|Name:||“The Girl on the Train“|
|Director, writer:||Tate Taylor, novel by Paula Hawkins|
|When and how viewed:||Angelika Mosaic, 2016/10/7, mid afternoon, light attendance|
“The Girl on the Train”, directed by Tate Taylor, adapted by Erin Cressida Wilson from the novel by Paula Hawkins, heavily promoted in previews and television ads, seemed tantalizing to me at first because it seemed to focus on fantasy. A girl Rachel (Emily Blunt) rides a Hudson River commuter train every day and becomes fascinated with a woman, and her apparent marriage or life, in a home a few addresses away from her old place.
That could be a fascinating mystery of upward affiliation. But soon we learn of a web of troubled, basically unadmirable characters and entanglements. The movie is told largely in flashbacks of Rebecca, but also in two other female characters, so there is a question of the cleanliness of the “omniscient observer”.
We learn of her alcoholism, which led to her being fired from a public relations job in New York, which she pretends she has anyway. We also learn of her divorce from Tom (Justin Theroux), who kicked her out to live in her old mansion with a new bride, Anna (Rebecca Ferguson). Soon there’s a convenient plot coincidence: Anna works as a nanny for Megan (Haley Bennett) in the mystery house; Megan is married to Scott (Luke Evans).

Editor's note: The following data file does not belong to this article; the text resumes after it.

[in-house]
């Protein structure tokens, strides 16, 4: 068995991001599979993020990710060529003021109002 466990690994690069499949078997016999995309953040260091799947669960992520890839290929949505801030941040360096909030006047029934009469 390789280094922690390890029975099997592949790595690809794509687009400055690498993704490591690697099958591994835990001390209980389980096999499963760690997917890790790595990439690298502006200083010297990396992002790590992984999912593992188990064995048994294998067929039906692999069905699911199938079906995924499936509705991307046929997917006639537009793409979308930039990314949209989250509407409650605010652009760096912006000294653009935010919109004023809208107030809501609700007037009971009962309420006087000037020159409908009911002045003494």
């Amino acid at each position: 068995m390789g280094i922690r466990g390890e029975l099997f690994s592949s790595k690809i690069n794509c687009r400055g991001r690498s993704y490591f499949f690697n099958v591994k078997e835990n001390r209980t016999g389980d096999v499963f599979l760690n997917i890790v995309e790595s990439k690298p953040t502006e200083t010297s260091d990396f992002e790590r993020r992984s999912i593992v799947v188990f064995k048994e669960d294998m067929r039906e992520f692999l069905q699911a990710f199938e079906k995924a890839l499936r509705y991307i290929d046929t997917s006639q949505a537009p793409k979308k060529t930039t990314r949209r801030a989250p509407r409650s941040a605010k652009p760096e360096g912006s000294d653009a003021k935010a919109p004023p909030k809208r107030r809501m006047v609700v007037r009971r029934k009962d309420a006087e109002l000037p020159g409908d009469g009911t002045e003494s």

The movie seems like it should be an exploration of voyeurism and stalking, maybe unwelcome flirting. But soon Megan is missing, and a detective (Allison Janey) is asking Rebecca questions and warning her to stop the stalking. Psychologically, this sounds like familiar territory.
Pretty soon we’re back into potboiler mystery territory (remember “Gone Girl”) and the trouble is to many of the other characters are, at best, examples of narcissistic personality disorder (especially Tom) There’s a line about an unwanted pregnancy: “Get rid of it!” Tom wants heterosexual mating without the baggage of propagating his genes like a real alpha male.
The film is shot up close, in traditional 1.85:1, with the trains making for a Hitchcock-like background.
The book, and movie, appeal for a mass audience by presenting aggressive, sexually self-serving characters and steamy fantasies of romance, although the film is no match for “Body Heat” (1980). It’s possible to make mystery about sexual or erotic fantasy more subtle, which I’ve tried to do in my own screenplays – and I run into the problem that I need to present how the other characters (not just “me”) got there.
(Published: Friday, October 7, 2016 at 7:30 PM EDT)